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Clinton Expected To Sign Widely Hailed Head Start Bill

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Washington

President Clinton this week is expected to sign a Head Start reauthorization bill that drew bipartisan support in Congress and is backed by child advocates.

"This is one of the strongest bills in the program's history,'' said Helen Blank, the director of child care for the Children's Defense Fund. "It will allow Head Start to bolster quality and serve children more effectively.''

Both houses last week approved a House-Senate conference agreement on the bill, which reauthorizes the popular program for disadvantaged preschoolers at "such sums as may be necessary'' through 1998. (See Education Week, May 11, 1994.)

The Senate approved the measure on a 98-to-1 vote, with Sen. Jesse Helms, R-N.C., the lone dissenter. The House passed it on a vote of 393 to 20.

Early-childhood educators have long hailed Head Start's combination of parent involvement with education, health, and other social services. But the bill reflects a consensus among experts and policymakers that action is needed to shore up program quality and serve increasingly troubled families.

The bill bolsters standards and monitoring, technical aid, and sanctions for poorly performing grantees. It also calls for improved teacher training and a new mentor-teacher program. Language in the bill also encourages grantees to raise teacher salaries, adopt full-day, full-year programming, and address the needs of families with limited proficiency in English.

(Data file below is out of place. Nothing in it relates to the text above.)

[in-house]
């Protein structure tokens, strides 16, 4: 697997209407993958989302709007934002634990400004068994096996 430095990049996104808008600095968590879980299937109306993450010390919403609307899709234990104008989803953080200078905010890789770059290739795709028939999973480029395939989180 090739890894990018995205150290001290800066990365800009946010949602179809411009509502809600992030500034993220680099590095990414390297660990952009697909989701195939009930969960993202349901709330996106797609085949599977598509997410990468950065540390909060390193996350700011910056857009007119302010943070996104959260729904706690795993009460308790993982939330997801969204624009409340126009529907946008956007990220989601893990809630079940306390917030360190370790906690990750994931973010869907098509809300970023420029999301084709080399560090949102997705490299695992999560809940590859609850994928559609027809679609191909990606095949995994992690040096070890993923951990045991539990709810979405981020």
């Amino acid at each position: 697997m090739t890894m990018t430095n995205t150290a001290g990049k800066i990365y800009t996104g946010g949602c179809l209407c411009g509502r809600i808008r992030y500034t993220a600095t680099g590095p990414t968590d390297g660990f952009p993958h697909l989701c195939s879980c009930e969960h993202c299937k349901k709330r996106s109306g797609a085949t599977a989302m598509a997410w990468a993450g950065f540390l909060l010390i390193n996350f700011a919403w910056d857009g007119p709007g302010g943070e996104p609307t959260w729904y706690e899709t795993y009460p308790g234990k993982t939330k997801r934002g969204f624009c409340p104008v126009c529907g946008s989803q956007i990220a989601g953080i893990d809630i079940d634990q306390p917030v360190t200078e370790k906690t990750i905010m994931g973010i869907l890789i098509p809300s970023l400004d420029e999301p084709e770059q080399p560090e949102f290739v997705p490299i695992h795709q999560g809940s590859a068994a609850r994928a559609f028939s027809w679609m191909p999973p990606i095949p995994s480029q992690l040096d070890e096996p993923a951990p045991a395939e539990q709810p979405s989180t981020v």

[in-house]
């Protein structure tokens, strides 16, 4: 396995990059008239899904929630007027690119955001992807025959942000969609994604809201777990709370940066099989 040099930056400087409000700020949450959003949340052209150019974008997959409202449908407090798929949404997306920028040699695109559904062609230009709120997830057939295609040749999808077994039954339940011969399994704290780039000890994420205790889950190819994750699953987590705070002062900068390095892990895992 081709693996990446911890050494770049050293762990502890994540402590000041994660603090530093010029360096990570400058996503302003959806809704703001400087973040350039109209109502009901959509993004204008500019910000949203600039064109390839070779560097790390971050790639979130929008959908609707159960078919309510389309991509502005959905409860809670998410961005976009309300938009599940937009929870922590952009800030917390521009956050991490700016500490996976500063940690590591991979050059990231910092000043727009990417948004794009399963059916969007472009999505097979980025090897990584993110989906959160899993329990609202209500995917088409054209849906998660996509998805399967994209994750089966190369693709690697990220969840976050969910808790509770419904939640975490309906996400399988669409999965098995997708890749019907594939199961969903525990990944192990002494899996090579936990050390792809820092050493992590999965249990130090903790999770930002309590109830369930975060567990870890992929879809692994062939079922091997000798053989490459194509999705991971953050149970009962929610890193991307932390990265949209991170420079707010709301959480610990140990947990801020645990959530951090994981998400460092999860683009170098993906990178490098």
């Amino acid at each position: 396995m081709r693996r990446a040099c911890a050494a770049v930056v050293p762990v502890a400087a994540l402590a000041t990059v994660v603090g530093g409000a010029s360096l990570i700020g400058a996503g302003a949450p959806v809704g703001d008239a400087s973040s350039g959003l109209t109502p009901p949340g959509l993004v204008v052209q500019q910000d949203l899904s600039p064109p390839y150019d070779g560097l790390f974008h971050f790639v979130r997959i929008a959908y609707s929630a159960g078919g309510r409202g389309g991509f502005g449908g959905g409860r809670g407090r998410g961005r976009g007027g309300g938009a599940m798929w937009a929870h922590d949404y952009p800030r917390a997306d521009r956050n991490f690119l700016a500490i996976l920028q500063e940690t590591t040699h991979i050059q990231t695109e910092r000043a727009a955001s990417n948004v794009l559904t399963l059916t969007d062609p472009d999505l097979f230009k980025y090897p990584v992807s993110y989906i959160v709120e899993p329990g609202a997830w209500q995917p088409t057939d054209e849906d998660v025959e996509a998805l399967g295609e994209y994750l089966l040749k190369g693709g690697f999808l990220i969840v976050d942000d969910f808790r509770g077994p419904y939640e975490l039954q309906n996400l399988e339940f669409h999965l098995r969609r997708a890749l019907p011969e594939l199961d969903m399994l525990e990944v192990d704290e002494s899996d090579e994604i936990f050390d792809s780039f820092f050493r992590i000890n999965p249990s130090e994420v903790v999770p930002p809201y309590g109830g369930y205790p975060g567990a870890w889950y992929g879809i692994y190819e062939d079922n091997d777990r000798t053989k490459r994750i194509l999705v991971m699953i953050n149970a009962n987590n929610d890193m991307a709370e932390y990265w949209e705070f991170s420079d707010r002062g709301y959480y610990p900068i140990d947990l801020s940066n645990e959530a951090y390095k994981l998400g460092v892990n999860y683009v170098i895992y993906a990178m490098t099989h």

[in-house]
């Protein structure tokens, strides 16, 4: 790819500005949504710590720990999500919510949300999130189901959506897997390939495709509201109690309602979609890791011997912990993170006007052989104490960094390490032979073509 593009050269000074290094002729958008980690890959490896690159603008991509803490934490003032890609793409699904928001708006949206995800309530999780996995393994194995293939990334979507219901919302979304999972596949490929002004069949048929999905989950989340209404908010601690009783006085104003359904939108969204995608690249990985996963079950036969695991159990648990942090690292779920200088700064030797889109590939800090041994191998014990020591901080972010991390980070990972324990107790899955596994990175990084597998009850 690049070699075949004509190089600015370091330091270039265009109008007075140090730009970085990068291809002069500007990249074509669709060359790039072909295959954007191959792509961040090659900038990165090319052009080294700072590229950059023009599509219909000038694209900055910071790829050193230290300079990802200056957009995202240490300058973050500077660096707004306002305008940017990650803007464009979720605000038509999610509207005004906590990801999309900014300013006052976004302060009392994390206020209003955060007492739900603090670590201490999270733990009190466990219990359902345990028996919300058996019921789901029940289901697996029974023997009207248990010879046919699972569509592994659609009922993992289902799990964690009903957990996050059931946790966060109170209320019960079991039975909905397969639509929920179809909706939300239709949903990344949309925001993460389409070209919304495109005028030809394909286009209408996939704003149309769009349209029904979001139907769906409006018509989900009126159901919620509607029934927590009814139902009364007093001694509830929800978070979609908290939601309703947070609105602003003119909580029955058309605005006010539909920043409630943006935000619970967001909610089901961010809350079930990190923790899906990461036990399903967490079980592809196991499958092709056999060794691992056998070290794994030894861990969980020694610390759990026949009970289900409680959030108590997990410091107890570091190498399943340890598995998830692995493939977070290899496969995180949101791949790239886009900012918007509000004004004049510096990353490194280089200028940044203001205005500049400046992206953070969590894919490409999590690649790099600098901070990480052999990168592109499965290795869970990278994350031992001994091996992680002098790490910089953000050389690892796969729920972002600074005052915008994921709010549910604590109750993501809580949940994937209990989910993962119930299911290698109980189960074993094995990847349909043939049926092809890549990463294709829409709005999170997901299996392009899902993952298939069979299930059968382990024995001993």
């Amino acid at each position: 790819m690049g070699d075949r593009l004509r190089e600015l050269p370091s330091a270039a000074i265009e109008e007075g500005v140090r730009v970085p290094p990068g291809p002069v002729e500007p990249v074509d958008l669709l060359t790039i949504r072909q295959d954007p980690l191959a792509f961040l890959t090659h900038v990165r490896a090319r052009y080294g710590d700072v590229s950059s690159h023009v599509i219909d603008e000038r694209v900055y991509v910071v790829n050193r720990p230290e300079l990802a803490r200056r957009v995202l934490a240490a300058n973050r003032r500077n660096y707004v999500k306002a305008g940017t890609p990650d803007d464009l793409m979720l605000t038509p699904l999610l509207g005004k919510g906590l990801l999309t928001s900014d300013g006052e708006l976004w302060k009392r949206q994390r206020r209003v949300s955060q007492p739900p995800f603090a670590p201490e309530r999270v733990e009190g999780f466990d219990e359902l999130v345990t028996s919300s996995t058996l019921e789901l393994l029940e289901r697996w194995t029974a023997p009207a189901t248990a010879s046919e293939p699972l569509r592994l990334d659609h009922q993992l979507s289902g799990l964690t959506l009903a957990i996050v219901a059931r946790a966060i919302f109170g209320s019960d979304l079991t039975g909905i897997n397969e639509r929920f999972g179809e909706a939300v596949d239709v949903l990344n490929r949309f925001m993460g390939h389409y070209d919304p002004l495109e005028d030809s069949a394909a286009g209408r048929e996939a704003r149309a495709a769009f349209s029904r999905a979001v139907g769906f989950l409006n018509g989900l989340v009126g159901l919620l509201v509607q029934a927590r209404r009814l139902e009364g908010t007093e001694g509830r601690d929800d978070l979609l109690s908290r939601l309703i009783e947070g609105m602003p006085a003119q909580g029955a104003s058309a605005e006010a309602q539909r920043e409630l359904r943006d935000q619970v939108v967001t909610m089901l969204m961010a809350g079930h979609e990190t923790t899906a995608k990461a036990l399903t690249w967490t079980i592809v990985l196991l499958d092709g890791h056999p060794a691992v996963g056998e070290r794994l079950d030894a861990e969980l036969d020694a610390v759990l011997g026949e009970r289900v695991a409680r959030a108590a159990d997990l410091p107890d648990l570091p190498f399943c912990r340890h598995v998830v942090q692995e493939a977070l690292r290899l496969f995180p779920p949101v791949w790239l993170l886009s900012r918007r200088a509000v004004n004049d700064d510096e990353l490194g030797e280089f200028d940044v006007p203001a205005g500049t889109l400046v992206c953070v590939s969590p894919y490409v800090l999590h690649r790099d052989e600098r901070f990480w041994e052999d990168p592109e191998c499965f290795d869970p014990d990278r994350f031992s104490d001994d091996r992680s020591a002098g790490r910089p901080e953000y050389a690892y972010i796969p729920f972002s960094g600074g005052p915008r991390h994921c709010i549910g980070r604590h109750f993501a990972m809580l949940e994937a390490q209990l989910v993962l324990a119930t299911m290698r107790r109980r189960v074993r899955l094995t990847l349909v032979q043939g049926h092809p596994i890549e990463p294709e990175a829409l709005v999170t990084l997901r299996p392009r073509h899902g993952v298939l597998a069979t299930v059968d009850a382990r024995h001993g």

Better School Coordination

The bill reserves from 3 percent to 5 percent of Head Start funding between 1995 and 1998 for a new component that is to serve infants and toddlers.

It also extends a transition-grant program that carries Head Start approaches into the early elementary grades and supports other efforts to improve coordination between Head Start and schools.

It also strengthens parent-involvement provisions and calls for more family-literacy and parent-education services in collaboration with the Even Start program.

Child advocates for now have lost a battle to curb the paperwork Head Start grantees face in establishing children's eligibility for a federal food program that most already qualify for based on income.

But the bill for the first time allows grantees to build facilities if a suitable one does not exist nearby or if construction is more cost-effective than buying or renovating appropriate space.

A bill-signing ceremony has been tentatively scheduled for May 18.

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